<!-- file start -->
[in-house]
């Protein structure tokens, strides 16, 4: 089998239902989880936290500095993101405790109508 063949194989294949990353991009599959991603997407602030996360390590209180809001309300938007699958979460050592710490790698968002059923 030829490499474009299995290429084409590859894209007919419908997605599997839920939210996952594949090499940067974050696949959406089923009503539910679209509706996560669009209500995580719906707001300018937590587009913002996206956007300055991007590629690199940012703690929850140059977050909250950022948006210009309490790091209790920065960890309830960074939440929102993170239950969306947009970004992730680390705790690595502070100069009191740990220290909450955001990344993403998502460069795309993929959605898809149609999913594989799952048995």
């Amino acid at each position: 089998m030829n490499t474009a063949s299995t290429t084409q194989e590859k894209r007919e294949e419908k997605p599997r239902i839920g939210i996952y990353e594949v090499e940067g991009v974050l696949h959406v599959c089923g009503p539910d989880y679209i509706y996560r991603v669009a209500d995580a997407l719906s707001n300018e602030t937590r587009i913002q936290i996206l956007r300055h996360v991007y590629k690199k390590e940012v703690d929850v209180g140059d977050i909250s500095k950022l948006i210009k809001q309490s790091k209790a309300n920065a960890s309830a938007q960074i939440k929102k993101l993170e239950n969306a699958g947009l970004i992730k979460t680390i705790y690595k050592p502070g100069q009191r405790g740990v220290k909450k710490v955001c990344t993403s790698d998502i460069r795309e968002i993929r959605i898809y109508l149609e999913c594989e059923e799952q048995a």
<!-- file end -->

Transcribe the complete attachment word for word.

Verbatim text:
[in-house]
């Protein structure tokens, strides 16, 4: 089998239902989880936290500095993101405790109508 063949194989294949990353991009599959991603997407602030996360390590209180809001309300938007699958979460050592710490790698968002059923 030829490499474009299995290429084409590859894209007919419908997605599997839920939210996952594949090499940067974050696949959406089923009503539910679209509706996560669009209500995580719906707001300018937590587009913002996206956007300055991007590629690199940012703690929850140059977050909250950022948006210009309490790091209790920065960890309830960074939440929102993170239950969306947009970004992730680390705790690595502070100069009191740990220290909450955001990344993403998502460069795309993929959605898809149609999913594989799952048995």
């Amino acid at each position: 089998m030829n490499t474009a063949s299995t290429t084409q194989e590859k894209r007919e294949e419908k997605p599997r239902i839920g939210i996952y990353e594949v090499e940067g991009v974050l696949h959406v599959c089923g009503p539910d989880y679209i509706y996560r991603v669009a209500d995580a997407l719906s707001n300018e602030t937590r587009i913002q936290i996206l956007r300055h996360v991007y590629k690199k390590e940012v703690d929850v209180g140059d977050i909250s500095k950022l948006i210009k809001q309490s790091k209790a309300n920065a960890s309830a938007q960074i939440k929102k993101l993170e239950n969306a699958g947009l970004i992730k979460t680390i705790y690595k050592p502070g100069q009191r405790g740990v220290k909450k710490v955001c990344t993403s790698d998502i460069r795309e968002i993929r959605i898809y109508l149609e999913c594989e059923e799952q048995a």